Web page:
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That Time Auburn Football Made Me Cry

This week’s theme on SB Nation is “Times Sports Made You Cry”, and it honestly shouldn’t be difficult for Auburn fans to find something to fit the bill.

From the relentless heartbreak we’ve suffered to the sheer joy of certain seasons and marked victories alike, Auburn fans have always had a reason to shed a tear. Obvious answers come to mind — 2004’s undefeated season, the 2010 national championship and Cam Newton Heisman Trophy win, the miracles of the 2013 season. If you’re a little older, you may draw on some of the wins of the nineties where Nix hit Sanders a couple of times, or Jarrett Holmes field goal going through for the SEC West. And if you’re even older, you may harken back to The First Time Ever in 1989, Pat Dye’s rousing locker room speeches throughout the eighties, Punt Bama Punt, or a hazy visual of Shug roaming the sidelines as the ultimate man of honor.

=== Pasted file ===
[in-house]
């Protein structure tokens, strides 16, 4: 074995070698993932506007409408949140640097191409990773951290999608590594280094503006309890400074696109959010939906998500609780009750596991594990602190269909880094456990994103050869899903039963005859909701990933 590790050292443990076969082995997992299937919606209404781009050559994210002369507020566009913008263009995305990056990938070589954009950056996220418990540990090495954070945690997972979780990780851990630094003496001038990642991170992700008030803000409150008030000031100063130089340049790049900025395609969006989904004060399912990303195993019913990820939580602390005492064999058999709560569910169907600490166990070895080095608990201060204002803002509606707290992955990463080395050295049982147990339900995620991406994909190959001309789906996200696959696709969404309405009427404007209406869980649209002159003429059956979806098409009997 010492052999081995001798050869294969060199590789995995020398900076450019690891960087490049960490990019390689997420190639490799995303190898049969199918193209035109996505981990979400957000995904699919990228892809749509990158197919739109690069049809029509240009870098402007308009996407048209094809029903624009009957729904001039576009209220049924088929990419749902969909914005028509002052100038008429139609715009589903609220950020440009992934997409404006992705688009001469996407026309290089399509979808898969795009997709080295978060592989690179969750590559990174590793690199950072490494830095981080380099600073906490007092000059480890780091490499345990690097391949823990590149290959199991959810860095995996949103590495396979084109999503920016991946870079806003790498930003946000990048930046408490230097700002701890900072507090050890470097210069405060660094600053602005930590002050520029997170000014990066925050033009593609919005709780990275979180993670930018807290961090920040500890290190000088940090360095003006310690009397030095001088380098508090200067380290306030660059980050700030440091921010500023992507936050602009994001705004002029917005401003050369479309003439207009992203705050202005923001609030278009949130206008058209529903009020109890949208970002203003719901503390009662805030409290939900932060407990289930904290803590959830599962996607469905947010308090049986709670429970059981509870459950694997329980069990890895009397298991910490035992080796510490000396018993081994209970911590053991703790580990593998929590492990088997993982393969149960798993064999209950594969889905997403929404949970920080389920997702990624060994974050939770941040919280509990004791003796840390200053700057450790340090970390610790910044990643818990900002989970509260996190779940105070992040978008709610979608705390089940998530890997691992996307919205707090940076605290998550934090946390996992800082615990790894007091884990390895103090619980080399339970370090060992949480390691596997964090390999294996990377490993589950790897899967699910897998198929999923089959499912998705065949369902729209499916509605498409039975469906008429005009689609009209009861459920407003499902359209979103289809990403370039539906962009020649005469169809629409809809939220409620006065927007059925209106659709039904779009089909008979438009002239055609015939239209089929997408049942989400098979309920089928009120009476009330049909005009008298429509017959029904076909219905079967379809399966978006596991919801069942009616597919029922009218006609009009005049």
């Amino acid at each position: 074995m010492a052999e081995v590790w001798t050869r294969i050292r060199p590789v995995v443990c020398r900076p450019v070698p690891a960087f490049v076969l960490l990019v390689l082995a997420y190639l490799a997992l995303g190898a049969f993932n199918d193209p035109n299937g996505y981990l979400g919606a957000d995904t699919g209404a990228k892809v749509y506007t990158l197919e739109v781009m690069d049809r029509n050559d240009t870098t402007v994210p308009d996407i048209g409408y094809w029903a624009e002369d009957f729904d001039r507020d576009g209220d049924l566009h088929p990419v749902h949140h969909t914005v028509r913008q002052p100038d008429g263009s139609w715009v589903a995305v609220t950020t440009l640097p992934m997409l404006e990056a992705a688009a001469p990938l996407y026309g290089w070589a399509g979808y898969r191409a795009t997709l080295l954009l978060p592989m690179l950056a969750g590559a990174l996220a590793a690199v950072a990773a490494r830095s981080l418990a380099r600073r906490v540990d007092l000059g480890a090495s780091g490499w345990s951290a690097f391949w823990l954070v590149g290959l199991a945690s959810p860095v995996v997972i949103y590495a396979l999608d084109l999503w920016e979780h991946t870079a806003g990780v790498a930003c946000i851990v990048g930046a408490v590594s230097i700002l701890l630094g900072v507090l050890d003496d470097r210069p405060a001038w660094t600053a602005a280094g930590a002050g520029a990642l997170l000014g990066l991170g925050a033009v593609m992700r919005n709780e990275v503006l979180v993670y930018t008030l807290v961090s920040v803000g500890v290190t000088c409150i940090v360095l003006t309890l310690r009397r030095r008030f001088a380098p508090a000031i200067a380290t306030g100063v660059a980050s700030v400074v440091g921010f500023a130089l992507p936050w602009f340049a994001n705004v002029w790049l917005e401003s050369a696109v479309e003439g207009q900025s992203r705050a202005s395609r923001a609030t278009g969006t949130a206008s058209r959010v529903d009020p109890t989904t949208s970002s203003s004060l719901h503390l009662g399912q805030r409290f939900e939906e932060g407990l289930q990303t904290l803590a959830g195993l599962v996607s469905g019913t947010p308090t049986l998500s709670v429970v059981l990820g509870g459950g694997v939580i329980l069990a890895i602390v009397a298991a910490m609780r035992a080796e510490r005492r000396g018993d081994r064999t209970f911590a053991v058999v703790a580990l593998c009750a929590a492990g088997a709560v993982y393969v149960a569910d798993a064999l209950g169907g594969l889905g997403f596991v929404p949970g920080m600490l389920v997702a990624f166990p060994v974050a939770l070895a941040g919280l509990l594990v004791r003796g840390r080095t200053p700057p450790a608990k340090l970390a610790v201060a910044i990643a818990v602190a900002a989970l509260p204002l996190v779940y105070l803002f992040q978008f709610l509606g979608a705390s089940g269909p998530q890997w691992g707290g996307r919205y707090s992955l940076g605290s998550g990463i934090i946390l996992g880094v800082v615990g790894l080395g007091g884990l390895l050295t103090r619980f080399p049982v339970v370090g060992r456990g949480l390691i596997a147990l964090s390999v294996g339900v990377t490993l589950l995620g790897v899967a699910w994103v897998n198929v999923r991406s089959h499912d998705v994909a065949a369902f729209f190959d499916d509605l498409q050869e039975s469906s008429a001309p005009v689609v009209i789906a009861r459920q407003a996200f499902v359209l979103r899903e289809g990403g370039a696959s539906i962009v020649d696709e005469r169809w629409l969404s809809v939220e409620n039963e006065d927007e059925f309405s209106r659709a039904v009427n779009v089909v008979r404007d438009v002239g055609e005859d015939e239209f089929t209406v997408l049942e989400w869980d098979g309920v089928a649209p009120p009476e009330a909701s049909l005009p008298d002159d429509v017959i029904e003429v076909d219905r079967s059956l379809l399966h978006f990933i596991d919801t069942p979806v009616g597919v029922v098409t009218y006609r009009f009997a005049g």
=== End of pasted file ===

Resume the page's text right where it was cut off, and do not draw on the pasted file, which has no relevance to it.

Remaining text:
I’m not going to go with anything super different for my personal reflection, but it might be a different perspective on something that we’ve all seen from a million angles. Here’s when Auburn football made me cry…

THE MIRACLE AT JORDAN-HARE

You’ve seen it from every different angle. This film may have been just as dissected as the Kennedy assassination, only for very different reasons. It’s also possibly the most stark 0-to-60 moment in terms of crowd noise that Jordan-Hare has ever seen. It wasn’t the slow build of the Kick Six, but a cacophony of ear-splitting deafenation when everyone saw what wildness had transpired.

And here’s with the narration, Rod Bramblett’s finest call in my opinion, even higher than the Kick Six.